30 April 2016
The Night Manager is a stylish new thriller based on the 1993 John le Carre novel of the same name. The Night Manager has been updated to a modern setting, and features an all-star cast.
At the center of the story is “the worst man in the world” – Richard Roper, an arms dealer played by Hugh Laurie. The ugly consequences of his business leave a trail of enemies in his wake. One such enemy is Jonathan Pine (Tom Hiddleston), the eponymous night manager, who wants vengeance on Roper. Pine teams up with intelligence officer Angela Burr (Olivia Coleman) to infiltrate Roper’s operation, and finally take him down.
Laurie, Hiddleston, and Coleman are all of the acting caliber where if The Night Manager were just them sitting in a circle staring suspiciously at each other, it would probably make for some great television. So far, Laurie has had relatively little screen time, but the when he is present, he makes it count. As Roper, he is incredibly charismatic, but has a dark undercurrent, ready to bubble up at any moment. Hiddleston’s Pine featured heavily in the first two episodes. One of the characters described Pine as having a “changing of the guard”. He is one man one moment, then his expression will shift, and suddenly he is someone else entirely. Pine is an enigma, and thanks to Hiddleston’s performance, one that is captivating to watch.
Rounding out the leads so far is Olivia Coleman’s Angela Burr. Burr is a woman who probably loses more than she wins. Not because of apathy of incompetence, but because she is bound by the rules in a world where her opponents aren’t, and so the odds are stacked against her. Her dogged pursuit of Roper is met with derision from her colleagues, which she ignores as she carries on with her work. Burr brings a very important humanity to the show. Pine is a stoic ex-soldier about to go in deep cover. He trades mask for mask. Roper is charming devil, whose dark side will probably become more pronounced as the series goes on. Despite the covert operation she’s running, Burr is allowed a little more openness with her feelings and doubts. She’s an important link between the criminal underbelly, bureaucracy, and the real world.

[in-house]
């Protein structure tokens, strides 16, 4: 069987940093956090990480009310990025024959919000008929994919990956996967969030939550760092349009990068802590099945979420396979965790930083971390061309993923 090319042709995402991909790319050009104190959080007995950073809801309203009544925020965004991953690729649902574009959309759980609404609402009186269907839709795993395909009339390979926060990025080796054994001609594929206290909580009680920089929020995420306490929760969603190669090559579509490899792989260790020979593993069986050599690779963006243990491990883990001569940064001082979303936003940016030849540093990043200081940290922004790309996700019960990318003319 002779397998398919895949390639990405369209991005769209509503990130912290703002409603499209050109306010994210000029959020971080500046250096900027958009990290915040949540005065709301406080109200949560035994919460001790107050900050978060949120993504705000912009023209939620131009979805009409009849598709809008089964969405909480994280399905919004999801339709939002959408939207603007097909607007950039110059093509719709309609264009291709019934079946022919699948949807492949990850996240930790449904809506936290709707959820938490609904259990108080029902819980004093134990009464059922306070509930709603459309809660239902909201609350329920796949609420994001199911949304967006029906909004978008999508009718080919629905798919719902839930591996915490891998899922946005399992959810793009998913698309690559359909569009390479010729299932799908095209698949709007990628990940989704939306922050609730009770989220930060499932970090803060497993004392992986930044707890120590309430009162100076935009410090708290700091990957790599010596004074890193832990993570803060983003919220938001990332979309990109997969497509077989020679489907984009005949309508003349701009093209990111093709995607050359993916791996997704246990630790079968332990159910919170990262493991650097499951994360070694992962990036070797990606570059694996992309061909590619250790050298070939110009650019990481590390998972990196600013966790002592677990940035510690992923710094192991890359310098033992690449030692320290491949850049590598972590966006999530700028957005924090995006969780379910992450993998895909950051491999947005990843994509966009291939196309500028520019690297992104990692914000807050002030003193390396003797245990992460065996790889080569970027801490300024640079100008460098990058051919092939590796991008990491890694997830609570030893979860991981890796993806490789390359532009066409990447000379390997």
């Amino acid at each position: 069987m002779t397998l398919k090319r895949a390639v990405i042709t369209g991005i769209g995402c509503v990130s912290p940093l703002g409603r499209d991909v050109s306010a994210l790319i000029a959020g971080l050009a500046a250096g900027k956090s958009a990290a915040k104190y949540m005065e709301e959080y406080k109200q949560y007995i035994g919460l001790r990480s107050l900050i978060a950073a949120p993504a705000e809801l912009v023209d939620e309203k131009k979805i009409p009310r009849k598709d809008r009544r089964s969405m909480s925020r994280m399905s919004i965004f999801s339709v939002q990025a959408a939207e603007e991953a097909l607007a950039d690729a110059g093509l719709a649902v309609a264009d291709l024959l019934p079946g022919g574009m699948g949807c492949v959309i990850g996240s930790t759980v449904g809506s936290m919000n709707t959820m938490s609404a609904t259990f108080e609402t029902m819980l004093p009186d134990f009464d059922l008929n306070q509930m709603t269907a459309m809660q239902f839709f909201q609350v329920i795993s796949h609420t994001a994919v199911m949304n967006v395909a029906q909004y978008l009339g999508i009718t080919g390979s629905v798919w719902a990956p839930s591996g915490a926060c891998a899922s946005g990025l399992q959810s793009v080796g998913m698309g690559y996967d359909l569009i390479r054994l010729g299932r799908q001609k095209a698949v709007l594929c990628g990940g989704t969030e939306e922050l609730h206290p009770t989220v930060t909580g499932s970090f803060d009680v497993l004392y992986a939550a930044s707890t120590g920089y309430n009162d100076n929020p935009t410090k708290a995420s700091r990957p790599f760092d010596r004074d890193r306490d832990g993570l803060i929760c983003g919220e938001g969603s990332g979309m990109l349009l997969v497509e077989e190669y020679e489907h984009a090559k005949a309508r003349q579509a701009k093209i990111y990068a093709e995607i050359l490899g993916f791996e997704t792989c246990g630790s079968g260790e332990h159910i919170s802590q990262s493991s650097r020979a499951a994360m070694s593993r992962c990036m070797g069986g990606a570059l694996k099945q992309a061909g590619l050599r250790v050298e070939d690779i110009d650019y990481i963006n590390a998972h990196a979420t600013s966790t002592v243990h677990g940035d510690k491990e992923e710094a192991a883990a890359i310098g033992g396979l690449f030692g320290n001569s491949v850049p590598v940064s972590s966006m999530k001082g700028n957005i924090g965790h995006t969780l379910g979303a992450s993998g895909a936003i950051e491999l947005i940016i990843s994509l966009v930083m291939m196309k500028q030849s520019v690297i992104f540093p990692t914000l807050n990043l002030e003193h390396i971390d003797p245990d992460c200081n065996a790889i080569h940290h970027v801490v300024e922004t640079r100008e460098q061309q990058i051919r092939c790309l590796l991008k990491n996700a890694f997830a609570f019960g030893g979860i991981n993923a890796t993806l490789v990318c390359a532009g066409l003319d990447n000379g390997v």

This is a modern story, updated from its original 1993 setting. It starts during the turbulence in Cairo in 2011, then leaps forward to 2015. And yet, it maintains a bit of a vintage spy vibe. The opening credit’s graphics and score evoke the imagery and sound of classic spy movies, but have a distinctive modern edge, which sets the tone for the rest of the show. The Night Manager includes some spy movie staples. The most prominent of these is the inclusion of exotic locations (Cairo, Switzerland, Mallorca), which are all beautifully shot.
The Night Manager isn’t perfect. The first episode featured a few self-indulgent flash-backs, and the second a few more flashbacks than strictly necessary. But overall, it is a taunt, entertaining thriller. By making it a series instead of a movie, it is able to slowly unfurl, explore storylines and build tension. The first two episodes took their time setting everything up. Now everything is in position, and over the next few weeks, we will get to watch it all unfold. If The Night Manager continues to deliver the quality it has shown over the first two episodes, that is a very exciting prospect indeed.